Susan studied Business Administration in the National University of Ucayali. She is a born and raised Pucallpina. She has over 12 years of experience working in the administration of NGOs and private charities that focus on social and environmental causes, such as Rainforest Expeditions, Manuela Ramos Movement, Incagro, Chemonixs, and the Chamber of Commerce of Pucallpa.
Communications and Fundraising Coordinator
Amanda Garratt came to Peru as a Fulbright scholar in 2009 where she began working with the Shipibo for the first time on a photography project that documents environmental injustices facing these communities. Before this she worked in Washington DC on a USAID Amazon Conservation project and also in Detroit, Michigan where she worked with the Environmental Justice Initiative on environmental health community research. Amanda has a joint Masters degree from the University of Michigan in Natural Resources and the Environment and Macro Social Work, in which she focused on community organizing around environmental justice. Amanda has worked with Alianza Arkana since 2009 as Communications Director although moved back to the US in Feb 2014 to pursue her dreams in sustainable buidling. She now acts as an advisor and supports us part time in our communications and fundraising efforts.
Online Communications Manager
Reagan Kuhn works in online strategy for Alianza Arkana. Having worked in online communications for Human Rights First in New York City, she came to the Amazon on an exploratory trip to study environmental and human rights issues. Originally from the United States, she has lived in Paris, Vietnam, and now Peru, studying and working in international development, environmental issues, and human rights for various research, funding, and nongovernmental organizations (NGOs), including WWF, GRET, Ford Foundation, and others. She has an undergraduate degree from Boston University in English and Ancient Greek and Latin and a Masters Degree from Sciences Po Paris in International Affairs.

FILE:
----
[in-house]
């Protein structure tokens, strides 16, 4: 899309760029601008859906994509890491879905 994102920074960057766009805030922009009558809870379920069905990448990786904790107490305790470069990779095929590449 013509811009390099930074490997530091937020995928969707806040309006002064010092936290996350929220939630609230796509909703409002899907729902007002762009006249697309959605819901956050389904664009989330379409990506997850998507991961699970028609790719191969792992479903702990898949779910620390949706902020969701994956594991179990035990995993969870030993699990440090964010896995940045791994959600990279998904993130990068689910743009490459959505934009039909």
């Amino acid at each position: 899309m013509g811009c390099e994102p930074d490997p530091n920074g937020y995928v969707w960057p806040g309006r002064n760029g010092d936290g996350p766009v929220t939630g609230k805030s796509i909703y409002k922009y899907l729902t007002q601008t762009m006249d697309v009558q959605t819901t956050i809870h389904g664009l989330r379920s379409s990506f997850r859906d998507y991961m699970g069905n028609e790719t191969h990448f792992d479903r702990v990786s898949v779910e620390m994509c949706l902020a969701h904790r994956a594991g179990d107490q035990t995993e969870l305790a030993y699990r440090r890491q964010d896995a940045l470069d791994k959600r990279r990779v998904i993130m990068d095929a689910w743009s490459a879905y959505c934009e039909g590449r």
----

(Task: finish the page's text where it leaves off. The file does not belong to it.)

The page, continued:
Communications and Fundraising Coordinator
Lily grew up on a small land trust in rural Pennsylvania, USA. She has been living and working in Latin America for the last 8 years in Costa Rica, Ecuador and now Peru. She has worked in diverse areas such as teaching, curriculum design, volunteer coordination, project facilitation, translation, ecotourism, communications and fundraising. She has a B.A. in Social Theory, Structure and Change with a focus in Community Advocacy and Sustainability from SUNY. For the last 4 years she has been in the Amazon Rainforest working with indigenous communities and promoting social and environmental justice through grassroots organizing. She is an avid dancer, singer, writer, artist and enjoys playing the quena (Andean flute) and spending time in nature. She speaks English, Spanish and French fluently, and is in the process of learning Shipibo.
Liz Rengifo Melendez